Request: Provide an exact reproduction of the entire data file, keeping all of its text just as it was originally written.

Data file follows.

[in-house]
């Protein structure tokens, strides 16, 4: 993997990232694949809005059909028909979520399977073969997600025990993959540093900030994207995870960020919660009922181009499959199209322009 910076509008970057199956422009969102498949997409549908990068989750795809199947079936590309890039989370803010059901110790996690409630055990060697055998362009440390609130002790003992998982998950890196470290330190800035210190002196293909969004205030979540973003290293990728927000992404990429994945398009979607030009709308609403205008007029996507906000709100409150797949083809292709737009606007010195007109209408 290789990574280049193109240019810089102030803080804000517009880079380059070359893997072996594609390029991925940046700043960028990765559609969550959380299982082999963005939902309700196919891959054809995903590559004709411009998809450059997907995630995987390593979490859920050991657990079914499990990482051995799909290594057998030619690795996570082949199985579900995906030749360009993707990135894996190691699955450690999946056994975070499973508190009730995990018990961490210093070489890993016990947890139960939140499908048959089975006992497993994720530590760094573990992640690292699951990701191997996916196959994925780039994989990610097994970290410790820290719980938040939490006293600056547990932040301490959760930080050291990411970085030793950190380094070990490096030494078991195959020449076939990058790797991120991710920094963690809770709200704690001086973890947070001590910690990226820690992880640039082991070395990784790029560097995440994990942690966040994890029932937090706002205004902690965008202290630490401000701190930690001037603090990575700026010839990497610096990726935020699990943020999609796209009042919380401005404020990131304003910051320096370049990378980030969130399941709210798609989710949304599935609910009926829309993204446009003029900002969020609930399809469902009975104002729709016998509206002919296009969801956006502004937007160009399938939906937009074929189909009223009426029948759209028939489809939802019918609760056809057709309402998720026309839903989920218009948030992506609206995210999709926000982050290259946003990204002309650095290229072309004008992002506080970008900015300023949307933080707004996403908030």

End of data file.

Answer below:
[in-house]
């Protein structure tokens, strides 16, 4: 993997990232694949809005059909028909979520399977073969997600025990993959540093900030994207995870960020919660009922181009499959199209322009 910076509008970057199956422009969102498949997409549908990068989750795809199947079936590309890039989370803010059901110790996690409630055990060697055998362009440390609130002790003992998982998950890196470290330190800035210190002196293909969004205030979540973003290293990728927000992404990429994945398009979607030009709308609403205008007029996507906000709100409150797949083809292709737009606007010195007109209408 290789990574280049193109240019810089102030803080804000517009880079380059070359893997072996594609390029991925940046700043960028990765559609969550959380299982082999963005939902309700196919891959054809995903590559004709411009998809450059997907995630995987390593979490859920050991657990079914499990990482051995799909290594057998030619690795996570082949199985579900995906030749360009993707990135894996190691699955450690999946056994975070499973508190009730995990018990961490210093070489890993016990947890139960939140499908048959089975006992497993994720530590760094573990992640690292699951990701191997996916196959994925780039994989990610097994970290410790820290719980938040939490006293600056547990932040301490959760930080050291990411970085030793950190380094070990490096030494078991195959020449076939990058790797991120991710920094963690809770709200704690001086973890947070001590910690990226820690992880640039082991070395990784790029560097995440994990942690966040994890029932937090706002205004902690965008202290630490401000701190930690001037603090990575700026010839990497610096990726935020699990943020999609796209009042919380401005404020990131304003910051320096370049990378980030969130399941709210798609989710949304599935609910009926829309993204446009003029900002969020609930399809469902009975104002729709016998509206002919296009969801956006502004937007160009399938939906937009074929189909009223009426029948759209028939489809939802019918609760056809057709309402998720026309839903989920218009948030992506609206995210999709926000982050290259946003990204002309650095290229072309004008992002506080970008900015300023949307933080707004996403908030």